Bitumen Modification Unit. Modified Bitumen Production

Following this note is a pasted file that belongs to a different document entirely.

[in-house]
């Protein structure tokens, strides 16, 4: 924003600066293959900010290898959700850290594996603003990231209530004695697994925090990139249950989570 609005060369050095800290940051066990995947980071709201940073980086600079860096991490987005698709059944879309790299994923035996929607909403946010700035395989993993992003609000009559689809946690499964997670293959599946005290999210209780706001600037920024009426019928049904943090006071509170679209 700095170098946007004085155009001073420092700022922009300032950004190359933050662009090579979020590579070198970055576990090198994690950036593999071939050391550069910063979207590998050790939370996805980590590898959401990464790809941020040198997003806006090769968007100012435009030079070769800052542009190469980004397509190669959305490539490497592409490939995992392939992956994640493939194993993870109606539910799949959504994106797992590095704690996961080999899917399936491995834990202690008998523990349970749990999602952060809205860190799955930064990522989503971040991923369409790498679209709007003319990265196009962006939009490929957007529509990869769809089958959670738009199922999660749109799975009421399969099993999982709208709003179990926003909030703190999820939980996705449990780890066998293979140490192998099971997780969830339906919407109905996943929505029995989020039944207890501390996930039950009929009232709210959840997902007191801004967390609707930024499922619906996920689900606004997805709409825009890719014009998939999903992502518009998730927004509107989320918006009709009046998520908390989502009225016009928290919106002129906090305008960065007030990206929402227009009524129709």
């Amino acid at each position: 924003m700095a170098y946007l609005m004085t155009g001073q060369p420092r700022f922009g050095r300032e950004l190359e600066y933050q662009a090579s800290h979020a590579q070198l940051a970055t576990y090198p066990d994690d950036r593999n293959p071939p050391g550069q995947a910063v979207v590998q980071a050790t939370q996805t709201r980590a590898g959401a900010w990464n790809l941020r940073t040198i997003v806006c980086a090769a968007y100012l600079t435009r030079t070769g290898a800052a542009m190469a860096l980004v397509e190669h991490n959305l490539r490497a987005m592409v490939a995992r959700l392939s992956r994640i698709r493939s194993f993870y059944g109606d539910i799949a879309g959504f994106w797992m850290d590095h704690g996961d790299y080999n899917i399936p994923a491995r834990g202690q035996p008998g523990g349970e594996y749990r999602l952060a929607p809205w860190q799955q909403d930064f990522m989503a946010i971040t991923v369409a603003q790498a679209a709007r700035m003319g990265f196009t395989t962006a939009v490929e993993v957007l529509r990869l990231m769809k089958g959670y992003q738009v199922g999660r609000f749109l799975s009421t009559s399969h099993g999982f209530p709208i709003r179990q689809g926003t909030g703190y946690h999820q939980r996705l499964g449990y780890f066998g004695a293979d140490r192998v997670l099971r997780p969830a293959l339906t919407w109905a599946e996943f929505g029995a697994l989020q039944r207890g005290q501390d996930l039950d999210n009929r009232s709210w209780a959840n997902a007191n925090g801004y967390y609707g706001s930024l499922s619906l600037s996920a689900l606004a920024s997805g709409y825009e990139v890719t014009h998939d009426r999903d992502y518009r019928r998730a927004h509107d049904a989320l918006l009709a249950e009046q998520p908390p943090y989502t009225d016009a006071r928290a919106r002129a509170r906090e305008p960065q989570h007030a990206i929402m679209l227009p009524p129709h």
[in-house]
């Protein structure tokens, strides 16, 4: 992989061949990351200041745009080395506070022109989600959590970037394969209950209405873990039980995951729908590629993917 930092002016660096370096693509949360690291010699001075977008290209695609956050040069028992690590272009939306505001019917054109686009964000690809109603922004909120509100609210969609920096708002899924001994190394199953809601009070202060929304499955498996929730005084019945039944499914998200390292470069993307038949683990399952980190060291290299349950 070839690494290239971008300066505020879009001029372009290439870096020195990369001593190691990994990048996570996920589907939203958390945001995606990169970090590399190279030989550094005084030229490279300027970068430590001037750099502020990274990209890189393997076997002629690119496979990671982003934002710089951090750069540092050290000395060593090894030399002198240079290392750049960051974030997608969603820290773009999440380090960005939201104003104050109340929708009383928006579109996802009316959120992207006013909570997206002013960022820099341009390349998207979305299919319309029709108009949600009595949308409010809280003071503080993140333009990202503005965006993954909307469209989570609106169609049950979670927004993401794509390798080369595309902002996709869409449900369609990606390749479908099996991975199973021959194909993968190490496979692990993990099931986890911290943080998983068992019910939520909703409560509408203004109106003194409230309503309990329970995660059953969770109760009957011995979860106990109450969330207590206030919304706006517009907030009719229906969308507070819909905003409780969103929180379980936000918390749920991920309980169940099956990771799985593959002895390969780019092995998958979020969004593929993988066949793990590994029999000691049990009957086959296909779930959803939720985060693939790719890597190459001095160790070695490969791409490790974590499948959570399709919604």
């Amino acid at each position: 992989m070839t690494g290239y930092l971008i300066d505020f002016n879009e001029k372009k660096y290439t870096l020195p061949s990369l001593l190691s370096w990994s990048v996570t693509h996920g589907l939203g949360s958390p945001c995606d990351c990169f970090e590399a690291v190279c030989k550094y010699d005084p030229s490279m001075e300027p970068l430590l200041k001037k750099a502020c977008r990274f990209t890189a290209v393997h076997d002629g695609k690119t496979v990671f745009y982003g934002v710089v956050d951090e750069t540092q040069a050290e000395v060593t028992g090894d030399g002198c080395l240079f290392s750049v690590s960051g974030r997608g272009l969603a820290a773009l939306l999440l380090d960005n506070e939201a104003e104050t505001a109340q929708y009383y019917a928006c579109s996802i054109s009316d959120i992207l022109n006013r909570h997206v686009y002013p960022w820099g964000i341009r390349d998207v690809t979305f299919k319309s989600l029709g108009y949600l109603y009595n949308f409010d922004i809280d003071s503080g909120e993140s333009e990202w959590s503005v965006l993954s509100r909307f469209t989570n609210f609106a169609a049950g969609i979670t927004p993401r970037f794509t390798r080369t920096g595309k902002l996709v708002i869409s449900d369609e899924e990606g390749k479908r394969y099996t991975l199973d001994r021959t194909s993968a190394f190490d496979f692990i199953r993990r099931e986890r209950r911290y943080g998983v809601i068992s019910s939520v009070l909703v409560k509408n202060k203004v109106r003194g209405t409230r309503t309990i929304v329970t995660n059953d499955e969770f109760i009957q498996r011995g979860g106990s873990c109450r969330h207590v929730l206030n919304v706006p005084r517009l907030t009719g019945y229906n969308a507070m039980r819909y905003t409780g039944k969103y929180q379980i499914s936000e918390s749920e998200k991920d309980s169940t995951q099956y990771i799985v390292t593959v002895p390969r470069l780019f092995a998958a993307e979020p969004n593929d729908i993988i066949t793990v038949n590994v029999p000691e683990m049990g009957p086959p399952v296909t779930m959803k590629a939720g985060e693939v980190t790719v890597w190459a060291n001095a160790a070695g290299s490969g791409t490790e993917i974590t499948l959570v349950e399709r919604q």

The application of polymers makes original bitumen available for application under unfavourable climatic conditions and heavy loads. Often, the so-called SBS-polymers (styrene-butadiene-styrene) are used for bitumen modification. By nature, they are caoutchouc (rubber). Interacting with bitumen, SBS-polymers increase its flexibility, elasticity and strength. Such polymers reduce the binder’s sensitivity to extreme temperatures and allow for significant improvement of its performance characteristics compared with unmodified bitumen. The compatibility of bitumen and polymers is essential to obtain a high-quality final product. In such case, the polymer is able to absorb oil components of the binder, preserving the structure. Due to the modification process, bitumen is turned into an elastomer that possesses better elasticity. Modern petrochemical industry professionals attempt to maximize the yield of light oil products and extract most of the paraffin-naphthenic fractions from bitumen. This reduces its flexibility at low temperatures and reduces the softening point at high temperatures. Most modern bitumen will lose elasticity at approximately twenty degrees (20oC) and begin to soften at between +45oC to 48oС. The use of non-modified bitumen therefore, in both road construction, which requires a binder with a temperature range from -40oC to +70oC, and for roofing materials, which are often subjected to temperatures up to 90oC, is not efficient. Fortunately, there are ways to change and improve the properties of bitumen by mixing it with various additives. This is best achieved in special bitumen modification units such as the GlobeCore UVB bitumen modification system. The least expensive method of improving bitumen’s useful temperature range is to add a large amount (15% or more) of mineral filler such as chalk or talc. The result is a very thick product mostly used as a mastic. It is far more popular to modify bitumen using byproducts of other processes, such as rubber pellets from used tire processing or rubber resin ataxic foam propylene. Unfortunately, the technology of mixing such filler with bitumen requires temperatures above 180oC. Such high temperatures will disintegrate the structure of the rubber resin and oxidize the bitumen. The result is a modified bitumen with a high softening point, but with low ductility, elasticity and high brittleness at low temperatures. This makes it difficult to use in road construction. The alternative to high heat is to introduce more components (swelling accelerators, plasticizers, and adhesives), thus significantly increasing the cost of the modified bitumen.

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